Due to their speleological, geological, paleontological and archaeological features, the Cerovac caves have been attracting the interest not only of experts from various fields, but also visitors, for more than a century. Gornja and Donja Cerovac caves are among the most important habitats of cave bears (Ursus spelaeus) in Croatia. The first bone remains of a cave bear from the Cerovac caves were published by Milan Herak in 1947. Research by Mirko Malez confirmed that both caves were the habitats of cave bears during the Pleistocene. Namely, in both caves, in addition to numerous bones, traces of claws on whitewash, and traces of "bear grinding" were found on the surface, i.e., polished and rounded parts of the rocks of the cave walls caused by long rubbing of bears on rocks. In the Donja cave, "bear nests" were also found, i.e., hollows in the ground where cave bears were laying.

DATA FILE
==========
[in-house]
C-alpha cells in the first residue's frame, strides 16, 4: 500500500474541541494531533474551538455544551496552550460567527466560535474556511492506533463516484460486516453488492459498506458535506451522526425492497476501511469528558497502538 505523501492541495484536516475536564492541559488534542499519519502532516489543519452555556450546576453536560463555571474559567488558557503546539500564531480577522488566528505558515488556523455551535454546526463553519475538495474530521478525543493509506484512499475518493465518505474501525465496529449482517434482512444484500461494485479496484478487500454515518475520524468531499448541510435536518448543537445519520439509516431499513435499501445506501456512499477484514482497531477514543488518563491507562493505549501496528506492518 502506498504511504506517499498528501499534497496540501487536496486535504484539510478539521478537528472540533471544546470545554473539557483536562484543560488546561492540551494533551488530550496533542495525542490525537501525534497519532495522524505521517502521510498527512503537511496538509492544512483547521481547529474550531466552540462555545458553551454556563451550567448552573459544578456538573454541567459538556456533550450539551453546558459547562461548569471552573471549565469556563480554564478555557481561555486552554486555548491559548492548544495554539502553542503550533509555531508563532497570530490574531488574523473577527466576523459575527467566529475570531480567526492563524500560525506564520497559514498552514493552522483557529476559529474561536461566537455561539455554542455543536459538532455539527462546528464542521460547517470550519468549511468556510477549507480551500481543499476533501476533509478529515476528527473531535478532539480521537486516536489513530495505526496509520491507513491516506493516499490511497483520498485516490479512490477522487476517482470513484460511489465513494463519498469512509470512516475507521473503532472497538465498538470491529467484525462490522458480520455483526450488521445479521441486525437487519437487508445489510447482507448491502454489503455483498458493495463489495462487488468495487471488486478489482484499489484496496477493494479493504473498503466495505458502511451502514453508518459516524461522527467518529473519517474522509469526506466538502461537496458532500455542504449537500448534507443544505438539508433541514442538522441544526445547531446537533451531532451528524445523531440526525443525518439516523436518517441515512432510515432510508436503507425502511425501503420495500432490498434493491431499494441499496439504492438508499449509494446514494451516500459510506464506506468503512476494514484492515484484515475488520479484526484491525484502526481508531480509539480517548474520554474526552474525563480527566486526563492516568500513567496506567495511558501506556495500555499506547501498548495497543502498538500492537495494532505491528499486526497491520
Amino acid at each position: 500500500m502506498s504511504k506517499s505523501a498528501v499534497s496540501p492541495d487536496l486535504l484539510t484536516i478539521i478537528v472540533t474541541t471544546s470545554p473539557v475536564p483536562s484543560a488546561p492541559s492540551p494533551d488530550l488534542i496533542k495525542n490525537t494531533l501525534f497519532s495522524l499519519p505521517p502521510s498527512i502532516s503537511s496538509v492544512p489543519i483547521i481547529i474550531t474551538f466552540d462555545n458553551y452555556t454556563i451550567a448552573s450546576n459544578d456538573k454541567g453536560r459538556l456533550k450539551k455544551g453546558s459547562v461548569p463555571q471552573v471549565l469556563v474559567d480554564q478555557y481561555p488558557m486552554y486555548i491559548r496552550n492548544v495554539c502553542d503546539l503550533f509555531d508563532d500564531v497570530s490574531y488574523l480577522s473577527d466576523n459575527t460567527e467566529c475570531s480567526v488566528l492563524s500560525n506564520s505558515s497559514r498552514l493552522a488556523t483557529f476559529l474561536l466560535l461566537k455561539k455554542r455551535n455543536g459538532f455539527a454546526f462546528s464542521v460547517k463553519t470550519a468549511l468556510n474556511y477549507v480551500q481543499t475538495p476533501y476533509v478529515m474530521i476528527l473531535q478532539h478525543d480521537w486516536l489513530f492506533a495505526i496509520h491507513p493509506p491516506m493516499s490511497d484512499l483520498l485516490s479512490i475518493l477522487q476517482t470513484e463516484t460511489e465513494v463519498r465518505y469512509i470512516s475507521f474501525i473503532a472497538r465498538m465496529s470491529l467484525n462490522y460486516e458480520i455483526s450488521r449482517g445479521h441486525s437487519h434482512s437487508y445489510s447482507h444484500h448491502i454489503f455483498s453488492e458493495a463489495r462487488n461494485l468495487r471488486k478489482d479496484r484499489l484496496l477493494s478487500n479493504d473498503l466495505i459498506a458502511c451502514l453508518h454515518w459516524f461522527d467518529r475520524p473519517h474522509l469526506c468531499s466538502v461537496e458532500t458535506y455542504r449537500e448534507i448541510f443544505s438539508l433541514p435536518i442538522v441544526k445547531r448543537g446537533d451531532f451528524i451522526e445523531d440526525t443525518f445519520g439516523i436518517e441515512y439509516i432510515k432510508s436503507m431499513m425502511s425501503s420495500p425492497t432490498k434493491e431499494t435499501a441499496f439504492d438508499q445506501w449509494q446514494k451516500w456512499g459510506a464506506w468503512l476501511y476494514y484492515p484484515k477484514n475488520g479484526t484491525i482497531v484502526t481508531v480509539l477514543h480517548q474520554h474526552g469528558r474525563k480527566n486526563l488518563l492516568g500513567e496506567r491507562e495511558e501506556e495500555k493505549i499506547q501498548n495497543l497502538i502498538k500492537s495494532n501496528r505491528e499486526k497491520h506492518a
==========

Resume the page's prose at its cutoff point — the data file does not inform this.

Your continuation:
Archaeological research in 2019 found the bone remains of a cave bear under the Bronze Age and geological layers in an experimental probe at a depth of 1.2 meters. Although thousands of bone remains of cave bears have been collected in the Cerovac caves, it was only in archaeological research in 2019 that the remains were first explored using modern methods of excavation and documentation.

More about the latest geological and paleontological data: